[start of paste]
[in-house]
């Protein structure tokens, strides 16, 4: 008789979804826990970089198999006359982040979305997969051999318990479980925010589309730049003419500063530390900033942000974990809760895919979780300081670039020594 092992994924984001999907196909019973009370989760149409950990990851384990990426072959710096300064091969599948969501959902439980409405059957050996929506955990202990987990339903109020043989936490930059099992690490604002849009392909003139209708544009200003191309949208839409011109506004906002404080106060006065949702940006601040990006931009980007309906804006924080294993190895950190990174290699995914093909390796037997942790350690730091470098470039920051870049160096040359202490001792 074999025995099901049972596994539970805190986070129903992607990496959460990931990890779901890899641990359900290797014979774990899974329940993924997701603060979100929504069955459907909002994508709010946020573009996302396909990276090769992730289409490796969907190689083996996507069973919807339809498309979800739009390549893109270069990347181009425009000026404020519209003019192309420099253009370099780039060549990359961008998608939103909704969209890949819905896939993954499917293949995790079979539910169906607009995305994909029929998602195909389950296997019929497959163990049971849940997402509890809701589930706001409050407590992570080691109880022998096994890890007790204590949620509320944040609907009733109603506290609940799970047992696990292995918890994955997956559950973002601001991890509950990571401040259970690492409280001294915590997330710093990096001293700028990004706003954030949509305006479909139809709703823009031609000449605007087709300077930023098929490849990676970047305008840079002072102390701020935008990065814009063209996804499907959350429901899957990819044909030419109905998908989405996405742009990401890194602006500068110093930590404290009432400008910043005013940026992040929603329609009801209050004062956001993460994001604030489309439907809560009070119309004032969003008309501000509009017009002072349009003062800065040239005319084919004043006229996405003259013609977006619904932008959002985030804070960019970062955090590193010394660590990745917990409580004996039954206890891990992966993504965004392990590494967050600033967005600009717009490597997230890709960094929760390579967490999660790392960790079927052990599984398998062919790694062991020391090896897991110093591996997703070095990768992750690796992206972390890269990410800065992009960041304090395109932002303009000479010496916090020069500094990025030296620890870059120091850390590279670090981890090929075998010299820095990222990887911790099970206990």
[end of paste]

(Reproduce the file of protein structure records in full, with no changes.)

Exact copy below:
[in-house]
């Protein structure tokens, strides 16, 4: 008789979804826990970089198999006359982040979305997969051999318990479980925010589309730049003419500063530390900033942000974990809760895919979780300081670039020594 092992994924984001999907196909019973009370989760149409950990990851384990990426072959710096300064091969599948969501959902439980409405059957050996929506955990202990987990339903109020043989936490930059099992690490604002849009392909003139209708544009200003191309949208839409011109506004906002404080106060006065949702940006601040990006931009980007309906804006924080294993190895950190990174290699995914093909390796037997942790350690730091470098470039920051870049160096040359202490001792 074999025995099901049972596994539970805190986070129903992607990496959460990931990890779901890899641990359900290797014979774990899974329940993924997701603060979100929504069955459907909002994508709010946020573009996302396909990276090769992730289409490796969907190689083996996507069973919807339809498309979800739009390549893109270069990347181009425009000026404020519209003019192309420099253009370099780039060549990359961008998608939103909704969209890949819905896939993954499917293949995790079979539910169906607009995305994909029929998602195909389950296997019929497959163990049971849940997402509890809701589930706001409050407590992570080691109880022998096994890890007790204590949620509320944040609907009733109603506290609940799970047992696990292995918890994955997956559950973002601001991890509950990571401040259970690492409280001294915590997330710093990096001293700028990004706003954030949509305006479909139809709703823009031609000449605007087709300077930023098929490849990676970047305008840079002072102390701020935008990065814009063209996804499907959350429901899957990819044909030419109905998908989405996405742009990401890194602006500068110093930590404290009432400008910043005013940026992040929603329609009801209050004062956001993460994001604030489309439907809560009070119309004032969003008309501000509009017009002072349009003062800065040239005319084919004043006229996405003259013609977006619904932008959002985030804070960019970062955090590193010394660590990745917990409580004996039954206890891990992966993504965004392990590494967050600033967005600009717009490597997230890709960094929760390579967490999660790392960790079927052990599984398998062919790694062991020391090896897991110093591996997703070095990768992750690796992206972390890269990410800065992009960041304090395109932002303009000479010496916090020069500094990025030296620890870059120091850390590279670090981890090929075998010299820095990222990887911790099970206990």